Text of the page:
By Adam Tate, Associate Editor
Lewis Hamilton has bested Michael Schumacher and every other driver in the history of Formula One by claiming 69 pole positions. This is a milestone worth celebrating for Hamilton and for the sport, but there is another, greater milestone that has gone unnoticed that far more accurately gauges the impact that Hamilton has made on Formula One.
To understand this we have to cast ourselves back 16 years, back to when Hamilton was just a boy and F1 was just entering the period of Michael Schumacher’s dominant years with Ferrari. After the challenge of Mika Hakkinen and McLaren had faded, everyone in the racing world was talking about who the next great driver of F1 would be, who would challenge Schumacher next.
The rookie class of 2001, touted then and for many years thereafter as the most talented and significant of all time offered up three strong candidates for this mantle. In order of hype they were Juan Pablo Montoya, Kimi Raikkonen, and Fernando Alonso.
Montoya had blitzed onto the scene after electrifying the CART series in America and a dominant Indy 500 win. Frank Williams quickly shipped Alexander Zanardi back to the states and brought Montoya into what was at the time, a top team.
Raikkonen had been spotted by the keen eye of Peter Sauber, despite his youth and the fact that he had only raced in a small handful of events, let alone series, he was ushered into the sport and immediately put the paddock on notice.
Alonso was the least hyped of the three, but Schumacher rightly pegged him as the man most likely to be the best when his own time would come to an end.
All three were dubbed future champions: Alonso won the championship in 2005 over Raikkonen, and 2006 over Schumacher. Raikkonen followed suit in 2007 returning the favor. Montoya never quite made it, the best he did was third in 2002 and 2003. It’s likely he could have become a champion, but a falling out with Williams and then McLaren sent the Colombian packing and he returned to America for NASCAR.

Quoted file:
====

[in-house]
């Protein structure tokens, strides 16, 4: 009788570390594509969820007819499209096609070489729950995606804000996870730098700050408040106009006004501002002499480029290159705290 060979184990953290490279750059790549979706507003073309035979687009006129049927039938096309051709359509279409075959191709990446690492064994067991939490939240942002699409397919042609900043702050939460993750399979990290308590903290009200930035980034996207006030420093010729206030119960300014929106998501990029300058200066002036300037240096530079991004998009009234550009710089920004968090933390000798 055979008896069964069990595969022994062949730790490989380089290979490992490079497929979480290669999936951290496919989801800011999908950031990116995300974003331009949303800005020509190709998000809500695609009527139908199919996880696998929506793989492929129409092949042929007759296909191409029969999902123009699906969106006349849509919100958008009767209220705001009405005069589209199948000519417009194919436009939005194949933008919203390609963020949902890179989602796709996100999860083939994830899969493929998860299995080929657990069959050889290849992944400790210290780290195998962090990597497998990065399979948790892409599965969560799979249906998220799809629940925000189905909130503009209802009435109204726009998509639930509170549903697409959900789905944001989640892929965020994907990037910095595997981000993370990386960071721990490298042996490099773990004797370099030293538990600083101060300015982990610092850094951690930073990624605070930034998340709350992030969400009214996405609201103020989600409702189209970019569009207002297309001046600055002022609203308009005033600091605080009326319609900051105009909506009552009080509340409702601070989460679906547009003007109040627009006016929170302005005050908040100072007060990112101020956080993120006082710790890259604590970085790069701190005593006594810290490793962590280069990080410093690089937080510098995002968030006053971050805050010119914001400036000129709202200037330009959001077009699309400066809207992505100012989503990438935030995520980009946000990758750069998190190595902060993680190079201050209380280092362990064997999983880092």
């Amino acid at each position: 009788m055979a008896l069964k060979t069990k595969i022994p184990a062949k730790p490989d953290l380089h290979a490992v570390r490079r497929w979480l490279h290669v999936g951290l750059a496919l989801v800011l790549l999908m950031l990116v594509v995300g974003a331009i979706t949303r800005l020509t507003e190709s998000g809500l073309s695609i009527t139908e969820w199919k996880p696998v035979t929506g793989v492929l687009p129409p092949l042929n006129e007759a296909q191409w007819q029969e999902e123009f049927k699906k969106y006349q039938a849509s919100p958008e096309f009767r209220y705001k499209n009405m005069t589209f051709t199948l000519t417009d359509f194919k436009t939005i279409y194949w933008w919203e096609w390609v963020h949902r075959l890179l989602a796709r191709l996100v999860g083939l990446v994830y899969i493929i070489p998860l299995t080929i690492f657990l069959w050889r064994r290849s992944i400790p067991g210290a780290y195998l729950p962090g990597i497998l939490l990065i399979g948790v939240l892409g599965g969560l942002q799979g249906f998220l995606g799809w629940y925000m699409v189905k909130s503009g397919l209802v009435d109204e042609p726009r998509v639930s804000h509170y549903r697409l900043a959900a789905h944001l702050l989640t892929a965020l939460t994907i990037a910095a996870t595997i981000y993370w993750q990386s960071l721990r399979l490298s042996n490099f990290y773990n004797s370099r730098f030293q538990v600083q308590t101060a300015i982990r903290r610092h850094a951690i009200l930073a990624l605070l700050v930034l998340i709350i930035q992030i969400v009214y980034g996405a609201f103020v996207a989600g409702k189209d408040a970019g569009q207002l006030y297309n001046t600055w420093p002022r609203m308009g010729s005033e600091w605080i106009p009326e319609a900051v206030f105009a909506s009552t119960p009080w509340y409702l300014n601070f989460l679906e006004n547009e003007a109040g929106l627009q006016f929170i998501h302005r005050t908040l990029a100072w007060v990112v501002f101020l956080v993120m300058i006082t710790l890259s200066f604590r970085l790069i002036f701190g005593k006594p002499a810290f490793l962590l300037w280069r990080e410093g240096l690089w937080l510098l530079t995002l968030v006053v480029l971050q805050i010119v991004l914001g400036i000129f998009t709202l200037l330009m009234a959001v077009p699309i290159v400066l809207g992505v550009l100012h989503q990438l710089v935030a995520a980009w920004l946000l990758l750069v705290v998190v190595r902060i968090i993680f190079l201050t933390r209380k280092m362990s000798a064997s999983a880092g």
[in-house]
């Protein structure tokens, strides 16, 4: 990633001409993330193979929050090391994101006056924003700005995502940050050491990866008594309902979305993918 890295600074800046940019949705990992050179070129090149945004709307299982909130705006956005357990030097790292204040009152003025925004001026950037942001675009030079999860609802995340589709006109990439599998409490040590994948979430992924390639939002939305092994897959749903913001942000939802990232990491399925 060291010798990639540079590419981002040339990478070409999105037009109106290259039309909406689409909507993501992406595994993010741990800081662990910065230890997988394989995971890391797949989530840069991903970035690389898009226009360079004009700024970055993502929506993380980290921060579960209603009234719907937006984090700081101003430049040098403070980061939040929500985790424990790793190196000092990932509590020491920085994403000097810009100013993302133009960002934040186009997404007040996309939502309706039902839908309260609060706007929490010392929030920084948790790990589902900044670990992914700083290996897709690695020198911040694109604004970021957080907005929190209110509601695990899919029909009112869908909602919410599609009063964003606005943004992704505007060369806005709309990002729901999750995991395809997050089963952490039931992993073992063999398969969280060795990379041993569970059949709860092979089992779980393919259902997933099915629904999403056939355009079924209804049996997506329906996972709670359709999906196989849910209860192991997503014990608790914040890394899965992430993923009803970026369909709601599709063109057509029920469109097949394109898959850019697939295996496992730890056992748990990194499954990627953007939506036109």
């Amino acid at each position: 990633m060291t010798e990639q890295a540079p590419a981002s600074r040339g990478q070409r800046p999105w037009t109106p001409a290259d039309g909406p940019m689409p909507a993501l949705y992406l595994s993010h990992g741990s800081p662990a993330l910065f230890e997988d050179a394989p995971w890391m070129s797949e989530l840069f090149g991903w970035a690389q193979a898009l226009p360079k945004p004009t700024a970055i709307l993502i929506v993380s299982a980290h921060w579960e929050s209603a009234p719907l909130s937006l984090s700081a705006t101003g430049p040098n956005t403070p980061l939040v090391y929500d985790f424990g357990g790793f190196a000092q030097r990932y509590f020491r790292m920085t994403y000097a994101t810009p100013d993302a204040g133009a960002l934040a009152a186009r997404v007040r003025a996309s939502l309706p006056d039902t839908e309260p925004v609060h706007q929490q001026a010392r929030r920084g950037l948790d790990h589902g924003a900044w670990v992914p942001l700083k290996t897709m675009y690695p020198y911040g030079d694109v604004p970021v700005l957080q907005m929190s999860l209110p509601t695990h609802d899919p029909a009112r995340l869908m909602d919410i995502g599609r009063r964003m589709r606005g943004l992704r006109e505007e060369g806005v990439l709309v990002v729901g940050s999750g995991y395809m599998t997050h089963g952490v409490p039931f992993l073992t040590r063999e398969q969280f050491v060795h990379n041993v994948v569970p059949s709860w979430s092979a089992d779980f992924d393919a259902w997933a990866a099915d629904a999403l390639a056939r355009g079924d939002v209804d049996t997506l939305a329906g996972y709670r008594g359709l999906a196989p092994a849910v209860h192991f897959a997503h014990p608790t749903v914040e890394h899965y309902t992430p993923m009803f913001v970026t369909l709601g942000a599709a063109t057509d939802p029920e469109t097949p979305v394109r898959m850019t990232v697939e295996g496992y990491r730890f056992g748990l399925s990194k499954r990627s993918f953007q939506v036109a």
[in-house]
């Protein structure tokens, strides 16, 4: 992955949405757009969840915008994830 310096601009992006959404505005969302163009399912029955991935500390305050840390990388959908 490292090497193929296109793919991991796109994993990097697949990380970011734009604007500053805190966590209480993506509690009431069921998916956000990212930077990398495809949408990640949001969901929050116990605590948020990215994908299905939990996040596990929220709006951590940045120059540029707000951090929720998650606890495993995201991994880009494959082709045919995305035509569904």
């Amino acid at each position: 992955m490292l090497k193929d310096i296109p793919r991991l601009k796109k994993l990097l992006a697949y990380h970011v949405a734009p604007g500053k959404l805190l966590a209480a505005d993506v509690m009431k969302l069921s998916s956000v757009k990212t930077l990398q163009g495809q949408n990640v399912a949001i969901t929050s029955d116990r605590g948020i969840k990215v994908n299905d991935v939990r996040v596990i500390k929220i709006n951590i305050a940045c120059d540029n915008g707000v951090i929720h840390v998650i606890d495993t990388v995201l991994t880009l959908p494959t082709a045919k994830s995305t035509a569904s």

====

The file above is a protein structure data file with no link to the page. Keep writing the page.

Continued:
All of this was either before Hamilton joined F1 or right at the beginning of his career. Alonso and Raikkonen would come to be some of his biggest rivals, but they had already accomplished a great deal in the sport before Hamilton even arrived.
Why then, all this talk about his rivals when Hamilton is the main focus of this article? There is a very specific reason, and the numbers explain it all. Alonso has 32 wins in Formula 1, while Raikkonen has 20 wins to his name. Montoya reached the top step of the podium seven times before calling it quits. Add them all up and you come to 59, a number Lewis Hamilton surpassed in Singapore when he scored his 60th win.
Be it his flashy lifestyle, the dominance of Mercedes, or the fact that he came into a team at the peak of F1 with McLaren, but lots of people tend to dismiss Hamilton, they say he is not yet a legend of the sport.
Numbers, however do not lie; in achieving 60 wins he has made himself the premier driver of the 21st century, second only to Michael Schumacher in terms of success and impact. He has single handily won more than three other legends of the sport combined. The members of the vaunted rookie class of 2001 have all been defeated by one man.
If we add the other 2007 rookies to the tally it becomes staggering. Sebastian Vettel has 46 wins of his own, and Heikki Kovalainen has one. Added to Hamilton’s tally the total comes to 110 wins for the 2007 class, just one win short of the 111 achieved by the 1991 rookies; Michael Schumacher and Mika Hakkinen.